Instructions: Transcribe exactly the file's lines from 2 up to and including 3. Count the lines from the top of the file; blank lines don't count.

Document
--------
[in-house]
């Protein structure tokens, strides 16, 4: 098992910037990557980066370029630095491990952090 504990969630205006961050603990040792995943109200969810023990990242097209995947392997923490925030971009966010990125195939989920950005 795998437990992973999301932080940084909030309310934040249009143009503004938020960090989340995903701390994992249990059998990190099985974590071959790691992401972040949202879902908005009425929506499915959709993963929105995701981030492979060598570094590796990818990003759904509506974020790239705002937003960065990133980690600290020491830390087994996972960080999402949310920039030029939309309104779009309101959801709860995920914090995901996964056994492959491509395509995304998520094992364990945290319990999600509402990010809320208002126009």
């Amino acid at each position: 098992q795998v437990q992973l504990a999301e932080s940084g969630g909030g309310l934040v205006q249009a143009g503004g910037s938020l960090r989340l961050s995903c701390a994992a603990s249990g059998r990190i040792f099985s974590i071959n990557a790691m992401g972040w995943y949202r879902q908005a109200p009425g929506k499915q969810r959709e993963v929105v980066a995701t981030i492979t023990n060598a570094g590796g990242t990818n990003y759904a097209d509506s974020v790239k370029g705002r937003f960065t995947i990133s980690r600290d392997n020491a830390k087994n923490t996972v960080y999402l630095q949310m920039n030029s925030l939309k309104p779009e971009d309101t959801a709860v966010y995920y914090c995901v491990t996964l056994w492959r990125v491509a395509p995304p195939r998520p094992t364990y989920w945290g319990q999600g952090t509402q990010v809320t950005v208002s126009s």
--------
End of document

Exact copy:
């Protein structure tokens, strides 16, 4: 098992910037990557980066370029630095491990952090 504990969630205006961050603990040792995943109200969810023990990242097209995947392997923490925030971009966010990125195939989920950005 795998437990992973999301932080940084909030309310934040249009143009503004938020960090989340995903701390994992249990059998990190099985974590071959790691992401972040949202879902908005009425929506499915959709993963929105995701981030492979060598570094590796990818990003759904509506974020790239705002937003960065990133980690600290020491830390087994996972960080999402949310920039030029939309309104779009309101959801709860995920914090995901996964056994492959491509395509995304998520094992364990945290319990999600509402990010809320208002126009």
């Amino acid at each position: 098992q795998v437990q992973l504990a999301e932080s940084g969630g909030g309310l934040v205006q249009a143009g503004g910037s938020l960090r989340l961050s995903c701390a994992a603990s249990g059998r990190i040792f099985s974590i071959n990557a790691m992401g972040w995943y949202r879902q908005a109200p009425g929506k499915q969810r959709e993963v929105v980066a995701t981030i492979t023990n060598a570094g590796g990242t990818n990003y759904a097209d509506s974020v790239k370029g705002r937003f960065t995947i990133s980690r600290d392997n020491a830390k087994n923490t996972v960080y999402l630095q949310m920039n030029s925030l939309k309104p779009e971009d309101t959801a709860v966010y995920y914090c995901v491990t996964l056994w492959r990125v491509a395509p995304p195939r998520p094992t364990y989920w945290g319990q999600g952090t509402q990010v809320t950005v208002s126009s």